The power of networks in aiding recovery
It’s a commonplace that the world is ever-more well-connected. It’s less clear what we should do with this knowledge. The RSA has pioneered the use of social network analysis to understand how people relate to each other in their communities, and use that knowledge to help improve them. In this instalment of my week of blogs about how Fellows and staff at the RSA are creating social change, I’m going to talk about some of the implications of this work.
For us, understanding social networks isn’t just about seeing how a community works: it’s also a way of empowering people. If you have a better sense of how your social connections affect your life – for better and for worse – you can make more informed choices, and support those around you to do so too.
Our work with people in recovery from problematic drug and alcohol use is a powerful example of how the RSA is putting these ideas into practice. In partnership with the national treatment provider CRI and Sussex Partnership NHS Foundation Trust, we’re working to help people break out of cycles of addiction, with the RSA’s Fellows in Kent at the centre of the work.
In their 2010 report Whole Person Recovery – a user-centred approach to problem drug use, Rebecca Daddow and Steve Broome from the RSA’s Action and Research Centre made the case that successful recovery from drug and alcohol problems involves a range of reinforcing factors – and that one of the most important is a strong network of support. (An RSA Fellow, Tony Hodgson, was instrumental in developing the commissioning framework for recovery set out in the report, and a wider group of Fellows advised the project throughout.)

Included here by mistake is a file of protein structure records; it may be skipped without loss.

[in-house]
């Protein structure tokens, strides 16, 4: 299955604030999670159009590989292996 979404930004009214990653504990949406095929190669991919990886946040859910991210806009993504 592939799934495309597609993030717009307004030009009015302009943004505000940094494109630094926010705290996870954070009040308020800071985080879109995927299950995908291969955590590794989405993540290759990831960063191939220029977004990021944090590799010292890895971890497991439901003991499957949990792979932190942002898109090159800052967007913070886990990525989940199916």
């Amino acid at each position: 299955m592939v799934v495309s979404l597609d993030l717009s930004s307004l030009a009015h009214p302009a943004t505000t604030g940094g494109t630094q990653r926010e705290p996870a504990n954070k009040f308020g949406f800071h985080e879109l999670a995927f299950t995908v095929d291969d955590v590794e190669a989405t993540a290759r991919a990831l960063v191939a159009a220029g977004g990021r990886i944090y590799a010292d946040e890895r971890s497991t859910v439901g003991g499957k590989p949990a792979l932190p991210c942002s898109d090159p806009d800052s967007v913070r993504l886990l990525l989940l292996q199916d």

The insights from this work animate the work Rebecca now is leading in West Kent, and her team started with the aim of addressing the barriers to a healthy, happy, and supportive community which includes both people in recovery and those who are not. The original aim was to create recovery alliances: local community groups that would connect people in recovery to others, and especially to RSA Fellows.
In practice, this approach faced some challenges. In particular, Rebecca and her team found that asking volunteers to join a loose alliance wasn’t specific enough; this was particularly the case with Fellows, who are keen to give their time but want to work on something where they can make a specific and tangible contribution. In response to this, the team’s focus is shifting to strengthening networks in a more one-to-one basis, and they’re establishing a timebank to help Fellows and people in recovery give and receive services, and thereby meet each others’ needs.
It’s an object lesson in the challenges that come with making the best possible use of volunteers, but this new approach aims to provide specific support within the network. One recent example is that after being contacted by a key worker the team have been able to identify an RSA Fellow who may be able to provide relevant career advice to their client.
You can find out more about the RSA’s work on recovery on our website. If you’d like to stay informed, or if you live locally and would like to participate in the time banking scheme, email firstname.lastname@example.org to receive the monthly Whole Person Recovery newsletter. And if you’re interested in finding out more about our work on social network analysis, the RSA’s social network analysis expert Gaia Marcus will be participating in a Twitter Q&A on Friday between 2pm and 3pm – do follow @theRSAorg or check out #RSAFriday for more information.
Sam Thomas is the RSA’s project engagement manager. Follow @iamsamthomas on Twitter.